If you have time for only one sightseeing outing, this should be it. La Sagrada Família inspires awe by its sheer verticality, and in the manner of the medieval cathedrals it emulates, it’s still under construction. Work began in 1882 and is hoped (perhaps optimistically) to be completed in 2026, a century after the architect’s death. Unfinished it may be, but it attracts more than 4.5 million visitors a year and is the most visited monument in Spain.
Pope Benedict XVI consecrated the church as a minor basilica in a huge ceremony in November 2010.
The Temple Expiatori de la Sagrada Família (Expiatory Temple of the Holy Family) was Antoni Gaudí’s all-consuming obsession. Given the commission by a conservative society that wished to build a temple as atonement for the city’s sins of modernity, Gaudí saw its completion as his holy mission. As funds dried up, he contributed his own, and in the last years of his life he was never shy of pleading with anyone he thought a likely donor.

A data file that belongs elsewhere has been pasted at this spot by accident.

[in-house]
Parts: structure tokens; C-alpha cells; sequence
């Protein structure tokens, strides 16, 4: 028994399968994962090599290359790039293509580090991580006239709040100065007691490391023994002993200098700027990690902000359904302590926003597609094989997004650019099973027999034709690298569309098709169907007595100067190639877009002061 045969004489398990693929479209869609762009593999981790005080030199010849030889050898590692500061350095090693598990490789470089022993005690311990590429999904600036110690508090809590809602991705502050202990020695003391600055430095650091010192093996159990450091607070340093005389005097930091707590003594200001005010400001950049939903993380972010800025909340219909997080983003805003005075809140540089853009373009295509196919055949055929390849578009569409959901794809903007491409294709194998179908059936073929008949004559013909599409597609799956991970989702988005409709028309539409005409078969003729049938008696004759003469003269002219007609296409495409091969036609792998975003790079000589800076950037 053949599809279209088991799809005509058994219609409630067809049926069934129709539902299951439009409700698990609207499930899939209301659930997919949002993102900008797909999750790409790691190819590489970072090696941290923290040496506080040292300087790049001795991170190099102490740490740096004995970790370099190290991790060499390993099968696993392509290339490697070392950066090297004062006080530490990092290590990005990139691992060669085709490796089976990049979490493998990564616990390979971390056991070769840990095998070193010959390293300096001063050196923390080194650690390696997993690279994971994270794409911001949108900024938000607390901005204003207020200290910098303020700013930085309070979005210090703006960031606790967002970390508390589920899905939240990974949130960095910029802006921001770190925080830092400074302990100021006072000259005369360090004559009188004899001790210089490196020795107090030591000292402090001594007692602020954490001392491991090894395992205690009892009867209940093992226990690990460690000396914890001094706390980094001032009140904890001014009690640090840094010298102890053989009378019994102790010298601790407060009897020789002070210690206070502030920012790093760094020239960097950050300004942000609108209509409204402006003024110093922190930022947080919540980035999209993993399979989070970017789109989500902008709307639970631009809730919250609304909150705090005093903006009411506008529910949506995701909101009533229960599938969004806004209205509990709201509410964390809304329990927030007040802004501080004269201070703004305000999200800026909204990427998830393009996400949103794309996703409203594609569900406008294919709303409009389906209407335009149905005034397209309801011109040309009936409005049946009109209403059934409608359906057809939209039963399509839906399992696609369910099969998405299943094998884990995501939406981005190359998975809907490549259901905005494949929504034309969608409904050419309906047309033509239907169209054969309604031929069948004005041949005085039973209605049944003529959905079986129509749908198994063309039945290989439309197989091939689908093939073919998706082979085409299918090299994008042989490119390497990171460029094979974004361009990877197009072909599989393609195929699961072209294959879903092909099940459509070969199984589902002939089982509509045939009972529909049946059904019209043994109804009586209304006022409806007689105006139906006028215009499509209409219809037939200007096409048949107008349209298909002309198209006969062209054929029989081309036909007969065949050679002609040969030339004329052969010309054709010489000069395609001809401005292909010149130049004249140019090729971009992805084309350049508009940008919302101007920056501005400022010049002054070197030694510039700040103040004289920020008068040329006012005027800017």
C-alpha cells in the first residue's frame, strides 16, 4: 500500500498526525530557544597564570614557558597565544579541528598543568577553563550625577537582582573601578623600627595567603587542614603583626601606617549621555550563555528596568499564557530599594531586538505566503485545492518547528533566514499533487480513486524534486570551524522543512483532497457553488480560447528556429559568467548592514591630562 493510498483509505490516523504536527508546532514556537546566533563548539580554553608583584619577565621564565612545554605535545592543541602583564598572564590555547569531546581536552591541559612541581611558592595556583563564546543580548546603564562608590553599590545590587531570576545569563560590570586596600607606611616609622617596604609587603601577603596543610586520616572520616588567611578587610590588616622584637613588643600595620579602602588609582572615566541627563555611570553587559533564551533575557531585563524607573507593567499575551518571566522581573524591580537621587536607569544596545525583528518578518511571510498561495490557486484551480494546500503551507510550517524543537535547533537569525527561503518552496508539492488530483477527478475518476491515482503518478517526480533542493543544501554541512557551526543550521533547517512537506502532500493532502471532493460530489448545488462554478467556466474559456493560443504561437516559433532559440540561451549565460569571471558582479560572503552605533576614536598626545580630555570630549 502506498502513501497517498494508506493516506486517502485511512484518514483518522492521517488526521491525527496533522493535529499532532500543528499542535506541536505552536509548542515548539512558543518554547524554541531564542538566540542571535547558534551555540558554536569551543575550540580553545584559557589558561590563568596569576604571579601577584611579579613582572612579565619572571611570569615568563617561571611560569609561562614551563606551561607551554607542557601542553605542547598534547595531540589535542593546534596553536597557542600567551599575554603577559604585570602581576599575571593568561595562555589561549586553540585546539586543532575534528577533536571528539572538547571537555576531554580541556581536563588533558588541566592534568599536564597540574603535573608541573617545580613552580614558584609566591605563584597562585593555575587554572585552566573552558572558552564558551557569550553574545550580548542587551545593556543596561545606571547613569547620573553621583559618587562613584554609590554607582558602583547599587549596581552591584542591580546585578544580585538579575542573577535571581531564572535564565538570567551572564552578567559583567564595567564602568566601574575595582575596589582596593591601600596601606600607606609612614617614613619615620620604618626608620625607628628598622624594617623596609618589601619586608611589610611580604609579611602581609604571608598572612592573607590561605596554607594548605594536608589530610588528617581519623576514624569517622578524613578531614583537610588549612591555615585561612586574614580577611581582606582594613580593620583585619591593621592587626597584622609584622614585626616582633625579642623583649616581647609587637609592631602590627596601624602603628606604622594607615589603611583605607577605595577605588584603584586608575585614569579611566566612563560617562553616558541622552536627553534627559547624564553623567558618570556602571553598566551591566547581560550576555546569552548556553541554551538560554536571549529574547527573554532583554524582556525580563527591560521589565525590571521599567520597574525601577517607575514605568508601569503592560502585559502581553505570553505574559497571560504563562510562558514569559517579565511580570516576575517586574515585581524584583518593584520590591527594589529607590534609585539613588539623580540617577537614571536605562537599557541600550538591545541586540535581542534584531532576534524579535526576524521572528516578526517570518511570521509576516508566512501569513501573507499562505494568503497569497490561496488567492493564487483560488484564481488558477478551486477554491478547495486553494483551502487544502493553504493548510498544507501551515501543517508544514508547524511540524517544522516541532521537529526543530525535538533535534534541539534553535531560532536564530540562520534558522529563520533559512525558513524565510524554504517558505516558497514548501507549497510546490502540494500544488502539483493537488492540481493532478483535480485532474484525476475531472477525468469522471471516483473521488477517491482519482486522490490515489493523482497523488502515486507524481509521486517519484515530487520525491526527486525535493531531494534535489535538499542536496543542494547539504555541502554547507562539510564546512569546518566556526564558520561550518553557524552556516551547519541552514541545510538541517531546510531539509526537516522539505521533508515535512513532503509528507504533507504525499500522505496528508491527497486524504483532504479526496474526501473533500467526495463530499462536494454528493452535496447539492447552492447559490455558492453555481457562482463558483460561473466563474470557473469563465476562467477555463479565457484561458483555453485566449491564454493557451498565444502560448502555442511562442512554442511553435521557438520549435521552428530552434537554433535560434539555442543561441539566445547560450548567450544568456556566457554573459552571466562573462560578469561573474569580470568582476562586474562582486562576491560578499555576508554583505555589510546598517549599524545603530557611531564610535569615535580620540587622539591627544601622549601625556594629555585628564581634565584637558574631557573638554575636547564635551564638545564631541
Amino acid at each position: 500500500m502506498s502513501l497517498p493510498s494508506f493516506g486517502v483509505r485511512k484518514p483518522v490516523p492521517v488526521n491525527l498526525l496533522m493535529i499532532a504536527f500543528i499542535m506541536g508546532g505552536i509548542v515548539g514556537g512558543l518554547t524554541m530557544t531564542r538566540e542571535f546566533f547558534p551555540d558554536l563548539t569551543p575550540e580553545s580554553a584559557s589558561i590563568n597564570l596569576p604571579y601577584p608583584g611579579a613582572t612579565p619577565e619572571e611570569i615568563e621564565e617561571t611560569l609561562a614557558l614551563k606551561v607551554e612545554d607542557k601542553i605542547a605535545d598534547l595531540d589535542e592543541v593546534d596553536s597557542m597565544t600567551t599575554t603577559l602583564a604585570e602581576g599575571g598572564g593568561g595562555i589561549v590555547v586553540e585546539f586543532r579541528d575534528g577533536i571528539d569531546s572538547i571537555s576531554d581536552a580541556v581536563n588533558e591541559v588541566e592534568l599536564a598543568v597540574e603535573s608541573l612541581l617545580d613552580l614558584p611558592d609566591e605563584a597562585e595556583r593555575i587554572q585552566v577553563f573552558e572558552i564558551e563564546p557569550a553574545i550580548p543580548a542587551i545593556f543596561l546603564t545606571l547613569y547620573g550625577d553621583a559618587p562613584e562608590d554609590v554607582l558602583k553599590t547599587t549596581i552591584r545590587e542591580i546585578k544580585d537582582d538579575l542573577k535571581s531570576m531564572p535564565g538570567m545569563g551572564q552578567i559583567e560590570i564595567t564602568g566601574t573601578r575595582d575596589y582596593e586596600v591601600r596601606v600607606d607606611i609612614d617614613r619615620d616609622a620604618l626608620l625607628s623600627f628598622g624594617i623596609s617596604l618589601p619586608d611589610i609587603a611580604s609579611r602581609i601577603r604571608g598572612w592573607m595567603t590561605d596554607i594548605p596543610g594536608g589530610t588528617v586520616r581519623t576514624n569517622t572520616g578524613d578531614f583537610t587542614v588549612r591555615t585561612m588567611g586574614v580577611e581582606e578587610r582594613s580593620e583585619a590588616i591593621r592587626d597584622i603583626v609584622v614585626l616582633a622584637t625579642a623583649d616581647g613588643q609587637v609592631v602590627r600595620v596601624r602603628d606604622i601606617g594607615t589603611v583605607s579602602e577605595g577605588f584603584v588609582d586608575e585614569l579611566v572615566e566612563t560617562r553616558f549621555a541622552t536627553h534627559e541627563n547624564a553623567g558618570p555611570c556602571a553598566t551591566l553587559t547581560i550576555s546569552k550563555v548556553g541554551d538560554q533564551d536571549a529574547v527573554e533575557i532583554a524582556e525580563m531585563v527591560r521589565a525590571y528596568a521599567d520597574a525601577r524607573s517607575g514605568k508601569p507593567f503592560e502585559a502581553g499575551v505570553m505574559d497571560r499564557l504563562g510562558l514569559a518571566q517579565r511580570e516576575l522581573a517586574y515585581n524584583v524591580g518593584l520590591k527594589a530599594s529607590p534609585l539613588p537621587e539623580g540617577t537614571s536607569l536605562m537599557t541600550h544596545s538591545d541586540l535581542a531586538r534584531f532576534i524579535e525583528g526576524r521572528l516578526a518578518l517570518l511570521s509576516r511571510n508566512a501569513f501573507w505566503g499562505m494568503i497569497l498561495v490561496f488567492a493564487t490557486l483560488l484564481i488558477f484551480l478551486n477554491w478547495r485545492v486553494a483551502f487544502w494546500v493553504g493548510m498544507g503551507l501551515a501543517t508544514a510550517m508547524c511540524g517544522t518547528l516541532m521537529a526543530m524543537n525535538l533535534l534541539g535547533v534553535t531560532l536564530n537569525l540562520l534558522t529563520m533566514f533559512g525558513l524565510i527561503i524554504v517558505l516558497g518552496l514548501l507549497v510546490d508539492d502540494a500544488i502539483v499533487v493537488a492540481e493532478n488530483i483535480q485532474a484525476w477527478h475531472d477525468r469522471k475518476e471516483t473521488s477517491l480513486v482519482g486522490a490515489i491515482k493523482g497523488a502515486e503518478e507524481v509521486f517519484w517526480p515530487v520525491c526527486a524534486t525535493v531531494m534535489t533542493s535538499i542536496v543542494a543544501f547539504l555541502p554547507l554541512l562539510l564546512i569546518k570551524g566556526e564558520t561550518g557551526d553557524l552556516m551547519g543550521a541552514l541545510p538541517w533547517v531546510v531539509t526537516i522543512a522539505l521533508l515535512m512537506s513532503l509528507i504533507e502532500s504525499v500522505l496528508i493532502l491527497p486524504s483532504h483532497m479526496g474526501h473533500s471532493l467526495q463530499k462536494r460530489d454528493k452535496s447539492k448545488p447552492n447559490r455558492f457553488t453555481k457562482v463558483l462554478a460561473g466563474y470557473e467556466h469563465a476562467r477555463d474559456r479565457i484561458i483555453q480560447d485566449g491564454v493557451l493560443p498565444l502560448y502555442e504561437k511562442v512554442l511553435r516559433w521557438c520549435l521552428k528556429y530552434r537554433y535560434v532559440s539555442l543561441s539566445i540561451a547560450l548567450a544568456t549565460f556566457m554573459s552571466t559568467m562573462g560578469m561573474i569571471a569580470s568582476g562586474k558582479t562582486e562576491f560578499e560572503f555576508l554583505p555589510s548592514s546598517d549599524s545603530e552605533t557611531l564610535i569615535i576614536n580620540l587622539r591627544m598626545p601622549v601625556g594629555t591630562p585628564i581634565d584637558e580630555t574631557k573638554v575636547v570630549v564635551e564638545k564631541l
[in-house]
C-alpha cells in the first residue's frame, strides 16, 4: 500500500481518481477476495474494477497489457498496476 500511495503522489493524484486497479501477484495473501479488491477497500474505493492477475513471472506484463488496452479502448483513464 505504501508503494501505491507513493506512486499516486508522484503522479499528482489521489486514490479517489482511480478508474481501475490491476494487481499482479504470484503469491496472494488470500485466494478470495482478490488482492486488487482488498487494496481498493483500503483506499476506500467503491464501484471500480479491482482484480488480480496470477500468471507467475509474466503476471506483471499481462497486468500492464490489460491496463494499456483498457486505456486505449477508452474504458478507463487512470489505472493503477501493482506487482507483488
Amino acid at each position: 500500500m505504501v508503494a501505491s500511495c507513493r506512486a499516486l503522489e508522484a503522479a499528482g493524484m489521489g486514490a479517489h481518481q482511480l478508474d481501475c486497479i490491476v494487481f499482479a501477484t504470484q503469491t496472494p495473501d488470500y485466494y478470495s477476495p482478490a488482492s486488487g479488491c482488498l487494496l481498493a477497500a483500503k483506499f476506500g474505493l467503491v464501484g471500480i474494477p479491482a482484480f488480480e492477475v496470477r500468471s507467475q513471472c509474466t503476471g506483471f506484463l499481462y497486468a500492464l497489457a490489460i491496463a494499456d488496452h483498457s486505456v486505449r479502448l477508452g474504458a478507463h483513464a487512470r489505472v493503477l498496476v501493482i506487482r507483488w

Gaudí devised a temple 95m long and 60m wide, able to seat 13,000 people, with a central tower 170m high above the transept (representing Christ) and another 17 of 100m or more. The 12 along the three facades represent the Apostles, while the remaining five represent the Virgin Mary and the four evangelists. With his characteristic dislike for straight lines (there were none in nature, he said), Gaudí gave his towers swelling outlines inspired by the weird peaks of the holy mountain Montserrat outside Barcelona, and encrusted them with a tangle of sculpture that seems an outgrowth of the stone.